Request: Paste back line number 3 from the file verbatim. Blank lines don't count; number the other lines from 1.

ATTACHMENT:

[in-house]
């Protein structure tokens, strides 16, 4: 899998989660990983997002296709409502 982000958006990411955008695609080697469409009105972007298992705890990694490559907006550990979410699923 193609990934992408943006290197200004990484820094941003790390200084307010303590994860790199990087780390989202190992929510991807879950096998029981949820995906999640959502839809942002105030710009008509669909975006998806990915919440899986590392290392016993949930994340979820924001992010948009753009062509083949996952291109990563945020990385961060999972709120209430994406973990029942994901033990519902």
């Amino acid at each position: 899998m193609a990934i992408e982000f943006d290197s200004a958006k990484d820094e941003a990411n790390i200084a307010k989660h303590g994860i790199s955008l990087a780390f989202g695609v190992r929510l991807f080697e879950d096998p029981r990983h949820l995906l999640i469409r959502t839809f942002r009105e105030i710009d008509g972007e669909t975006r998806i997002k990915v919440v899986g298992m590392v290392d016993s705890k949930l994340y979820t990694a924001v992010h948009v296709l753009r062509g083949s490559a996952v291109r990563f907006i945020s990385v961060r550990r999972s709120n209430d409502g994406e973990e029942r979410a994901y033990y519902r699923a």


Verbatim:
């Amino acid at each position: 899998m193609a990934i992408e982000f943006d290197s200004a958006k990484d820094e941003a990411n790390i200084a307010k989660h303590g994860i790199s955008l990087a780390f989202g695609v190992r929510l991807f080697e879950d096998p029981r990983h949820l995906l999640i469409r959502t839809f942002r009105e105030i710009d008509g972007e669909t975006r998806i997002k990915v919440v899986g298992m590392v290392d016993s705890k949930l994340y979820t990694a924001v992010h948009v296709l753009r062509g083949s490559a996952v291109r990563f907006i945020s990385v961060r550990r999972s709120n209430d409502g994406e973990e029942r979410a994901y033990y519902r699923a």